JC was a 20-month-old boy who had been up all night with a fever. It was the weekend so his mother rang the out-of-hours GP. She explained that his temperature was 39.4 degrees and that he was clingy and sleepy. Dr R assessed him at the out-of-hours centre and documented that there was no rash, vomiting or diarrhoea. His examination recorded the absence of photophobia and neck stiffness. He stated “nothing to suggest meningitis”. Examination of the ears, throat and chest were documented as normal. He noted that his feet were cool but he appeared hydrated. Dr R diagnosed a viral illness and advised paracetamol and fluids. He advised JC’s mother to make contact if he developed a rash, vomiting, or if she was concerned.
JC’s mother felt reassured so she took him home and followed the GP’s advice. JC remained tired and off his food over the next two days. The following day he began vomiting and mum could not get his temperature down. He seemed drowsy and was just lying in her arms. She took him straight to A+E.
He was very unwell by the time he was assessed in A+E. The doctors noted that he was pale, drowsy, and only responding to pain. His temperature was 38 degrees and his pulse was 160bpm. A diagnosis of “sepsis” was made. Full examination revealed neck stiffness and he went on to have a lumbar puncture. This confirmed meningitis with Haemophilus influenzae.
JC was treated with IV fluids, ceftriaxone and dexamethasone and showed great improvement. Four days later he developed a septic right hip needing aspiration and arthrotomy. The aspirate revealed Haemophilus influenzae. A month later he was assessed at a fracture clinic and was walking unaided and fully weight-bearing. An x-ray eight years later showed that the right femoral capital epiphysis was slightly larger than the left. His mother claimed that he complained of daily hip pain, giving way and morning stiffness.
Two months after his illness JC had a hearing test that showed moderately severe sensorineural hearing loss. Despite hearing aids JC had delayed speech and language development. His mother was upset because he struggled with poor concentration at school and found it difficult to interact in groups.
JC’s mother made a claim against Dr R, alleging that he failed to diagnose meningitis and admit her son. She felt that if his meningitis had been treated earlier his hearing could have been saved and he would not be at risk of arthritis in his hip in later life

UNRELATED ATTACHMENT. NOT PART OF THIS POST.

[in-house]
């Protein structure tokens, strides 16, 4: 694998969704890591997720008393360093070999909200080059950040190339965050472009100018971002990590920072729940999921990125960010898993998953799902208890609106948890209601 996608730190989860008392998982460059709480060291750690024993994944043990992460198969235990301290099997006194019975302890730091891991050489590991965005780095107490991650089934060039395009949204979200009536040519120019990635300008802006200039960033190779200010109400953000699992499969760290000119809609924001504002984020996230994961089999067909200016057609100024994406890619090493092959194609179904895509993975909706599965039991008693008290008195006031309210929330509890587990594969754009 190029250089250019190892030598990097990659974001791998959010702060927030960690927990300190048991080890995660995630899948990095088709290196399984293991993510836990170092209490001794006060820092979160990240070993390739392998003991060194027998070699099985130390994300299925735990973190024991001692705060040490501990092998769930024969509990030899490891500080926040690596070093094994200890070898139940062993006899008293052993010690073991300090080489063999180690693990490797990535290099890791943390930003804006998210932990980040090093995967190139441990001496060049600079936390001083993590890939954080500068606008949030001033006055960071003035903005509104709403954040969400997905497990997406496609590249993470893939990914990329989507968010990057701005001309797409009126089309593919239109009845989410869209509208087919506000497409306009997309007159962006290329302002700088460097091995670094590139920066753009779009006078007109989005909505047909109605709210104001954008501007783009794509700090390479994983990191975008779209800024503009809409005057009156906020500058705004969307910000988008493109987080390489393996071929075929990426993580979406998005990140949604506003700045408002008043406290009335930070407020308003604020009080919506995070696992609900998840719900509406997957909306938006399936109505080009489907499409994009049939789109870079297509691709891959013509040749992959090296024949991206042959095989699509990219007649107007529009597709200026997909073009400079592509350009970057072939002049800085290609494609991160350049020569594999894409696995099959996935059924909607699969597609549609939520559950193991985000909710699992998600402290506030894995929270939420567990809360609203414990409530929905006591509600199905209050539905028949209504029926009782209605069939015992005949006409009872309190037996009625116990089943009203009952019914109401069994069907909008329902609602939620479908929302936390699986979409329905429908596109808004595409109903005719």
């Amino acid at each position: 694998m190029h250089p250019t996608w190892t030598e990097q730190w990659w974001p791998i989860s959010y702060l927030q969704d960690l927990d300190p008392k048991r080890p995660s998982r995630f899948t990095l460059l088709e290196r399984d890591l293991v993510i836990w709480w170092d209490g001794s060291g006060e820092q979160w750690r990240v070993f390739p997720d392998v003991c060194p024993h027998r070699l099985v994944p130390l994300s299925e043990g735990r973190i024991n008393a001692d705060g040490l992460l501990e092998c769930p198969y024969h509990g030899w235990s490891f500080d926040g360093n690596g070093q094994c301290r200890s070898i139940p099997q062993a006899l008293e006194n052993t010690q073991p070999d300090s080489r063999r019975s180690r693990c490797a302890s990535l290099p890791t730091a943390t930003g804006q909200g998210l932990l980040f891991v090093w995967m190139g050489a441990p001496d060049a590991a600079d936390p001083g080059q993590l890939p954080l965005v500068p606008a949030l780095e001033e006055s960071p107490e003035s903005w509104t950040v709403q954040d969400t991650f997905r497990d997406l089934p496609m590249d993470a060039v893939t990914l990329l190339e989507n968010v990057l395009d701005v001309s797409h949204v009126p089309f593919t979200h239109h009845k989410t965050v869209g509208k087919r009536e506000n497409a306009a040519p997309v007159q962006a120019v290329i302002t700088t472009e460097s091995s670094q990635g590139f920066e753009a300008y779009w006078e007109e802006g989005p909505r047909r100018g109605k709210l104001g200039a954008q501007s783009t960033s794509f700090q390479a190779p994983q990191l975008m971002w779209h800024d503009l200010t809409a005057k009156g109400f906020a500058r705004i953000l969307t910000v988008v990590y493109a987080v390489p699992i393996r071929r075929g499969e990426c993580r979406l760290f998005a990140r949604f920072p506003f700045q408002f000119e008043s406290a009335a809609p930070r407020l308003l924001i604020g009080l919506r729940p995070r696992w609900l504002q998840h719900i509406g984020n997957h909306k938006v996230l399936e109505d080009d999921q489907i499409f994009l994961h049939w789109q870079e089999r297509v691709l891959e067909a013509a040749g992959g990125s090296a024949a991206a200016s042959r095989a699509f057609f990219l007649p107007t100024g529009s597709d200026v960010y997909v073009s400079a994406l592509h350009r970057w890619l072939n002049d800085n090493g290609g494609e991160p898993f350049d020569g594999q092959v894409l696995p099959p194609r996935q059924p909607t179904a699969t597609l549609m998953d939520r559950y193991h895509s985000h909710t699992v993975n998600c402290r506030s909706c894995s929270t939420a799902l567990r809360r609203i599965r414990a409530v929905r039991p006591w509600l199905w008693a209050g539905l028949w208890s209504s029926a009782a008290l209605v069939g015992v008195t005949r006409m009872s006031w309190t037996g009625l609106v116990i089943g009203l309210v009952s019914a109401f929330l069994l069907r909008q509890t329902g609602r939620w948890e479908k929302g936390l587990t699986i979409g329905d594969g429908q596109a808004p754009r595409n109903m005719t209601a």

Medical Protection obtained expert opinion from a GP, a professor in infectious diseases, an orthopaedic surgeon and a consultant in ENT.
The GP thought Dr R had made a comprehensive examination of a febrile child and had demonstrated an active consideration of the possibility of meningitis. He commented that the features of many childhood viral illnesses are indistinguishable from the very early stages of meningitis. He noted that Dr R had advised JC’s mother to make contact if he deteriorated. He was a little critical of Dr R for not recording JC’s vital signs such as pulse and temperature. He felt this was an important part of determining a child’s risk of having a serious illness.
The professor of infectious diseases thought that JC did not have meningitis when he saw Dr R but was likely to be in the bacteraemic phase of the illness. This phase shares features with many other more trivial infections. He explained that Haemophilus influenzae meningitis can present in an insidious fashion over several days. He felt that the vomiting three days later may have signified cerebral irritation due to meningitis.
The orthopaedic surgeon noted the minor x-ray abnormalities in JC’s right hip. He felt that given the patient’s excellent initial recovery and the minor x-ray changes it was difficult to explain the alleged hip symptoms as children with coxa magna generally have no symptoms even with contact sports. He thought that JC would have a lifetime risk of needing hip replacement of 12-20% due to past septic arthritis.
The ENT consultant concluded that JC would need to use hearing aids for the rest of his life. He felt that his speech and language development had also been compromised by poor hearing aid usage.
In response to the Letter of Claim from the claimant’s solicitors, Medical Protection issued a letter of response denying liability based on the supportive expert opinion and the claim was discontinued.
- NICE have a useful traffic light system for identifying risk of serious illness in feverish children under five1 other clinical signs, it requires GPs to check . Along with pulse, respiratory rate, temperature and capillary refill time in order to categorise them into groups of low, medium or high risk of having serious illness.
- Safety netting is an important part of a consultation. In this case Dr R advised the mother to contact services again if he deteriorated. This helped Medical Protection defend his case.
- In some cases claims can be brought many years after the events. This makes good note-keeping essential as medical records will often be the only reliable record of what occurred.
Fever in Under 5s: Assessment and Initial Management, NICE guidelines [CG160]